It’s common sense today, that man and wolf live together since about 15,000 years. There are different opinions about the origin of the Rottweiler. Considering the fact that the special ability of the Rottweiler was driving herds, which was obviously the primary activity in former times, the founders of the Rottweiler came from the Roman legions. The Romans used molossian type dogs as herder and driving dogs. These dogs protected the people and the herds. The ways of the Roman legions are still known, since the net of the streets of the Roman Empire is very well examined. One of these streets led to the Bodensee in the region where nowadays Rottweil is situated, the town which gave our dog its name.
In the further course of the 19th century the Roman molossian type dogs were cross bred with different types of native herder dogs. During several decades these dogs were selected for vitality, intelligence, endurance and driving ability. This way they became irreplaceable helpers of the animal dealers and butchers. As said before, this dog was mostly found in and around the former Reichsstadt Rottweil, and therefore in the Middle Ages it was called Rottweiler. The reason the dogs in Rottweil were so highly appreciated was probably that they proved themselves many times as herder and driving dogs. In the 19th century Rottweil was an explicit animal trading centre, where from cattle and sheep were mainly driven to the Breisgau, the Elsass and in the Neckar River Valley. In times where robbers or wolves existed and far regions were unsettled such herd driving required strong, tenacious, placid and smart dogs. Who called himself a real butcher in or around Rottweil usually had several Rottweiler’s at a time, because the butchers were those who mainly used to trade in animals.
As time went by the animals were transported by train and other vehicles, and the Rottweiler lost its helpful job. Only in the beginning of the twentieth century the outstanding character abilities of the Rottweiler were recalled. The high suitability of this breed was tested in the police service, and in 1910 the Rottweiler was recognized as a police dog. In that time as well as today man is fascinated by this breed.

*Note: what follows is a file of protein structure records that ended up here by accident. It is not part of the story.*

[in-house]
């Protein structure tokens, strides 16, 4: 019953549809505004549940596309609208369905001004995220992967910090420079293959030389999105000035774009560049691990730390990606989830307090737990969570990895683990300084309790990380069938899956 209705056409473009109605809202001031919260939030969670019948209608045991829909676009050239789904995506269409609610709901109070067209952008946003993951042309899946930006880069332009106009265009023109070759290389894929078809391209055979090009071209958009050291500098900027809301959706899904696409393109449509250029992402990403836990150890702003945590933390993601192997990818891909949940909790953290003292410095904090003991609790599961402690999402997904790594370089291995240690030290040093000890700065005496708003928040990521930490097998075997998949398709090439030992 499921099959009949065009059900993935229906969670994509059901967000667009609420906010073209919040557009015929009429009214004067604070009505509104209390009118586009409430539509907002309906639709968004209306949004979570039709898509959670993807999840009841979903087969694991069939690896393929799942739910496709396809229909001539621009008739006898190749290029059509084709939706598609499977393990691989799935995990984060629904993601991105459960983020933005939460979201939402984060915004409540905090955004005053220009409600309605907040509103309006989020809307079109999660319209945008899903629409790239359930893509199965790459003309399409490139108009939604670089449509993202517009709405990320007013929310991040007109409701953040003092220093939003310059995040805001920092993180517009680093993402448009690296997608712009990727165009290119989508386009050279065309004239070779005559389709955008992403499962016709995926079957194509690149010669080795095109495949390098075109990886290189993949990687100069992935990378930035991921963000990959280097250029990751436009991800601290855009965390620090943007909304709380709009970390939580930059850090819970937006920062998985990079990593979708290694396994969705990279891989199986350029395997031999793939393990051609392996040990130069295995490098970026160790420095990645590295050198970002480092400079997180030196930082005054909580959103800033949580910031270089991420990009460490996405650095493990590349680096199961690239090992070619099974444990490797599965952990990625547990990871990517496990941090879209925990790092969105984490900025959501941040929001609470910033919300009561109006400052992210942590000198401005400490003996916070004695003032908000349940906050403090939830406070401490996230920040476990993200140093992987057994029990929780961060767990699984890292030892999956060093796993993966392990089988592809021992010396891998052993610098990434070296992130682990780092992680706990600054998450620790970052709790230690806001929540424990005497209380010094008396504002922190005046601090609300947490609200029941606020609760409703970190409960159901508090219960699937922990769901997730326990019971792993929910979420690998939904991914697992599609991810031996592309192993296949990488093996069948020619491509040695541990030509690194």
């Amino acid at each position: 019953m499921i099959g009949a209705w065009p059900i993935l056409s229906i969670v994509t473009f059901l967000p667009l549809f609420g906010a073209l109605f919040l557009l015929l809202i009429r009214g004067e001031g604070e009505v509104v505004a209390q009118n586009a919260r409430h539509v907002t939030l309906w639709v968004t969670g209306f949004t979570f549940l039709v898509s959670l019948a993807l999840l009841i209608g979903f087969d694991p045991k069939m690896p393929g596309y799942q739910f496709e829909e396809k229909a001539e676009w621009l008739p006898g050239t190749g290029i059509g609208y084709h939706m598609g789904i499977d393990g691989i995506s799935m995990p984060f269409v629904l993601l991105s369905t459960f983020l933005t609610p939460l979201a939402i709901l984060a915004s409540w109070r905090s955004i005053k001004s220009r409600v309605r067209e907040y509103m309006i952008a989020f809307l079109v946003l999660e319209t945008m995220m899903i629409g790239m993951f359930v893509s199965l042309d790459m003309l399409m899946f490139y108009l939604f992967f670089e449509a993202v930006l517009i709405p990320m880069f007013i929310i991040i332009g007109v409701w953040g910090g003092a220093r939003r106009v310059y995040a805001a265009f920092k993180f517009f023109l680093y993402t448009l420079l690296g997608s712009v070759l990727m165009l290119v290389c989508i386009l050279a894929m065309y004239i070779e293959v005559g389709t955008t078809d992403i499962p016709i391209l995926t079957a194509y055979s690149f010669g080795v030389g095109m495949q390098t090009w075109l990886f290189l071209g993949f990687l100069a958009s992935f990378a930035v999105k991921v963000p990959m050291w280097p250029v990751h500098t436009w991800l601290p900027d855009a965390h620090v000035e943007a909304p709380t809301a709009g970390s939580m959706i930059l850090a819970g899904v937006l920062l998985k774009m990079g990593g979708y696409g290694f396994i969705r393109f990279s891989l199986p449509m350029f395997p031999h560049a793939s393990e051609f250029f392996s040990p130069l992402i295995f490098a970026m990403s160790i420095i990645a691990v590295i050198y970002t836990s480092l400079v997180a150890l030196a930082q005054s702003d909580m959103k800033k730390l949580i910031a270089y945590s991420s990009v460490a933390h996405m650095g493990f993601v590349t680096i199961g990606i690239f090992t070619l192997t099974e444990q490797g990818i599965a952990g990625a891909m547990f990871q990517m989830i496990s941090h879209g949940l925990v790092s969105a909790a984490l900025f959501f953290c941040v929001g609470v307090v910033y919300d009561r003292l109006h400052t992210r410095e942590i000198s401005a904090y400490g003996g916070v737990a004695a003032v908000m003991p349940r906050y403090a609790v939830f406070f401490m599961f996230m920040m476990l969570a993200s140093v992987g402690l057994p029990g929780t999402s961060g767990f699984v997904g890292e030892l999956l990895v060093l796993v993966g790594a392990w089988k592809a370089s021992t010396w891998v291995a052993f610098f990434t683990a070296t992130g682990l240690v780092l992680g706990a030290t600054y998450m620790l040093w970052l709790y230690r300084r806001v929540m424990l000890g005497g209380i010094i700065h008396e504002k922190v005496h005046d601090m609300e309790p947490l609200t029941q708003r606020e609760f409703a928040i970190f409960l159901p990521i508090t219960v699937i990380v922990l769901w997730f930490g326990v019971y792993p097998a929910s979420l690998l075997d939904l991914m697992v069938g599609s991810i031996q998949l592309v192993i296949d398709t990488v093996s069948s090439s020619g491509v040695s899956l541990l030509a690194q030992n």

Its faithfulness, diligence, manoeuvrability and calmness make the value of this breed evident. As a family dog the Rottweiler is a faithful and reliable friend, as long as it is bred, raised and socialized within the family according to expert rules. Just as in man the education and socialization of the dog starts during childhood.
As a puppy each Rottweiler is willing to learn and to take its place, means to adapt itself to the pack. It’s mostly determined by the environment. A correct education leads to friendship. Wrong training, with lack of love will spoil the dog forever, as well as the living together of man and dog. So man primary is responsible, of what our Rottweiler will be like! Herein breeding, education, health and living together are included!
For the Allgemeiner Deutscher Rottweiler-Klub (ADRK) e.V., the only association for Rottweiler breeding which is accepted by the Verband fuer Deutsche Hundewesen (VDH) e.V., more than 90 years of controlling the breeding show competence and commitment at the same time to preserve and improve the Rottweiler, which is a German dog breed and cultural assets. By strict selection, which all the time is adapted to new challenges and environmental influences, the ADRK e.V. tries to improve the quality of our Rottweiler. The highest purpose of our breeding has to be the health. Psychological and physical strength of our dogs are the expression of health. More than ever before the breeding objective is “the healthy, self confident and good natured working and family dog, with best form and performance at the same time”.
All the time people were fascinated by the Rottweiler. I hope the Rottweiler will get more friends and the already existing friends will become enthusiastic anew. To the health of our dog and the Rottweiler family all over the world!
Hans Jürgen Eberbach
President of the ADRK e.V.